Buildings of Brooklyn: Bushwick

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A historic home suffers a partial collapse

670 Bushwick Ave. (Erica Pishdadian / The Brooklyn Ink)

670 Bushwick Ave. (Erica Pishdadian / The Brooklyn Ink)

The building at 670 Bushwick Ave., a small apartment complex and historical landmark in Bushwick, Brooklyn, has a long and venerable history. The building — known by locals as either the Catherina Lipsius House or Cook Mansion, depending who you ask — was declared a landmark by the Landmark Preservation Commission in 2013. But more recently, it made news after a June 5 accident that injured 16 people.

The mansion was commissioned by Catherina Lipsius, owner of the Claus Lipsius Brewing Company, and completed by 1890, according to the Landmark Preservation Commission. At the time, “Bushwick was home to a large German community, and Bushwick Avenue was named Brewer’s Row for the wealthy brewery owners who built their homes there,” wrote the Commission.

Local brewer William Ulmer took up residence for a time after Lipsius, and, in 1902, Arctic explorer Dr. Frederick Cook purchased the home. Cook’s time as owner remains notorious — even inspiring one of the building’s nicknames — largely because he was such a notorious figure himself.  During his lifetime, he controversially claimed that he was the first man to both summit Mt. McKinley and reach the North Pole, wrote the Commission.

The building has changed hands several other times. It was purchased by an Italian family in 1920 and converted into a convent in 1952 when the Daughters of Wisdom, a Catholic religious order, took ownership. In 1960, they sold it to a doctor. He retained the home until 1995, when it was sold to the current owner, Jean Baptiste Bruno, according to public records.

From the street, the building looks imposing. Unlike many New York buildings, it is not directly next to any other residences, making it appear distinctly taller than its surroundings. It is an old-style red brick mansion, with a second-floor balcony and a circular tower than ends with a pointed roof. The building’s trim is dark green, and the building is surrounded by bushes, trees, overgrown leaves, and a metal fence, giving the building a bit of a spooky, abandoned atmosphere. There is a large pile of broken wood and scraps in the backyard from the recent accident.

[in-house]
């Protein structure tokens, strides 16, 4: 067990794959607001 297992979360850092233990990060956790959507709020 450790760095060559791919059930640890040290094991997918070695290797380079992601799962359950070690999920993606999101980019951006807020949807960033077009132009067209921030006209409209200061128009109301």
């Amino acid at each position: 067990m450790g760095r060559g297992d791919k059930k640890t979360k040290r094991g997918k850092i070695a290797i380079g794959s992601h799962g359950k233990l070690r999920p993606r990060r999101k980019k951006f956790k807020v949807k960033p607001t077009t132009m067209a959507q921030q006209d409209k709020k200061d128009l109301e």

“Part of the roof and deck came down, and someone broke their leg,” Manuel Recinos, a Bushwick resident who works in the building across the street, said. “I think another person got hurt pretty bad, too. It’s pretty terrible, you know. There are people living there. And it’s an old building, but now part of it is destroyed.”

The deck collapsed around 12:30 a.m., according to a Fire Department of New York spokesman. Sixteen people were injured, and two people were seriously hurt.

“It’s too bad,” said Shane Burklow, a resident of the building who said he has lived there nearly three years. “The owner got a fine for a violation, but my neighbor really brought too many people out on it having some party or something. It’s an old building; we all know that. I hope [my neighbor] gets kicked out.” Public records with the New York City Department of Buildings show that the owner received a complaint citation on June 5 requiring a structural stability inspection. The complaint status is now listed as “resolved.”

“There are four apartments inside, in total,” said resident Burklow. One on the top floor, two on the middle and the owner has the whole first floor. The building itself is great. It’s really well kept up. The owner kept the historic style inside when they refurbished it and tried to pick people who care about the building’s past to live here. I just hope it gets fixed soon.”

The building sits on the corners of Bushwick and Willoughby Aves., just across the block from several local bars. That’s keeping in the spirit of tradition for this property. Wrote the Commission, “Despite some alterations over time, the house remains remarkably intact and serves as a rare surviving reminder of the late 19th century period when the German immigrant community flourished in Bushwick and the manufacture and consumption of beer was a major part of the lives of people in this community.”

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